As Kinect and Move continue to make headlines as the season's hottest hardware, THQ is quietly enjoying the apparent success of its uDraw GameTablet, which launched November 14 for Wii. Early indications from the company suggest the kid-targeted device is selling well at retail (for around $70), as one tongue-in-cheek tweet from VP Danny Bilson hinted.
Without sharing specific sales figures, Wayne Cline, director of product development for THQ's Kids, Family and Casual division, got a bit more specific about uDraw's performance. "Our early reports are looking very promising, and I know we're doing very well at Walmart, Best Buy and Toys R Us -- outlets like that," he told Joystiq. "And we're getting really good first-look feedback from a lot of things like parenting magazines and such. It's looking very positive." But how long will that last?
Many Wii owners' living rooms are cluttered with the remains of a variety of plastic doodads and devices with little-to-no software support to keep them running. Not even Nintendo has backed its wacky, first-party peripherals -- remember Wii Speak or the Zapper? It's too early to tell whether uDraw is doomed to the same fate, but Cline was adamant that THQ would support the device with a steady flow of software.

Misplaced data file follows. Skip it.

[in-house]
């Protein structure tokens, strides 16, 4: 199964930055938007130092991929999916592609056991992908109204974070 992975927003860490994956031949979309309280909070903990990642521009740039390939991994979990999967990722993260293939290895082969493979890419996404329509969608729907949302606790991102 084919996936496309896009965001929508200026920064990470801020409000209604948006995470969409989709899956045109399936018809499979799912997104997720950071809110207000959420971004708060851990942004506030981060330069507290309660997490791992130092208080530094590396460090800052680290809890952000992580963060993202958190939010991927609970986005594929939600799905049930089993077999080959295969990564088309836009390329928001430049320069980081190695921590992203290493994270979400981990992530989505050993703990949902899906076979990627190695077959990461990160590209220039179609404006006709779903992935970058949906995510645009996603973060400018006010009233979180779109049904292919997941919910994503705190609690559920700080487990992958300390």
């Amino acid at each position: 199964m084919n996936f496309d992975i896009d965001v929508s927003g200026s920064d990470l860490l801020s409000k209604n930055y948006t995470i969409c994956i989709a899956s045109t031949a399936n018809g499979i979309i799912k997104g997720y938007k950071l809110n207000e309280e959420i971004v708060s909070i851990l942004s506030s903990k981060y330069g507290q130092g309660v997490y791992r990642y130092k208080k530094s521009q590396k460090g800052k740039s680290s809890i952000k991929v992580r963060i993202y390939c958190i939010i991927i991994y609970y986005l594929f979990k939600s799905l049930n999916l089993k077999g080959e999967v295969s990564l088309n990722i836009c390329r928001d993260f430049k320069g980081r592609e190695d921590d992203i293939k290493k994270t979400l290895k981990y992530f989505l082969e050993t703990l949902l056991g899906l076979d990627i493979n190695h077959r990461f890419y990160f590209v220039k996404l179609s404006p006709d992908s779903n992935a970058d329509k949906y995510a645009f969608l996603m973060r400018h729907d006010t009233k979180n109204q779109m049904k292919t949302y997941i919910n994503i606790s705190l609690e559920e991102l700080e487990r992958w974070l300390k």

"We got a SKU plan going on through 2012 calendar," Cline revealed, suggesting that uDraw will be treated as a platform by THQ and not just an experience dedicated to a single game or even genre. Right now, there are only three games available for the device: Pictionary and the bundled uDraw Studio are both drawing games, while platformer Dood's Big Adventure stretches the boundaries of the tablet and shows there's potential for software beyond just drawing stuff.
Cline confirmed more uDraw software would be coming next year, though he wouldn't provide a specific time frame. "Our next batch of software we'll be releasing in 2011," he offered, intimating that we might see uDraw games be released in bursts. "We haven't announced anything yet," he added, "but rest assured we don't intend this to be a one-holiday, one-trick pony."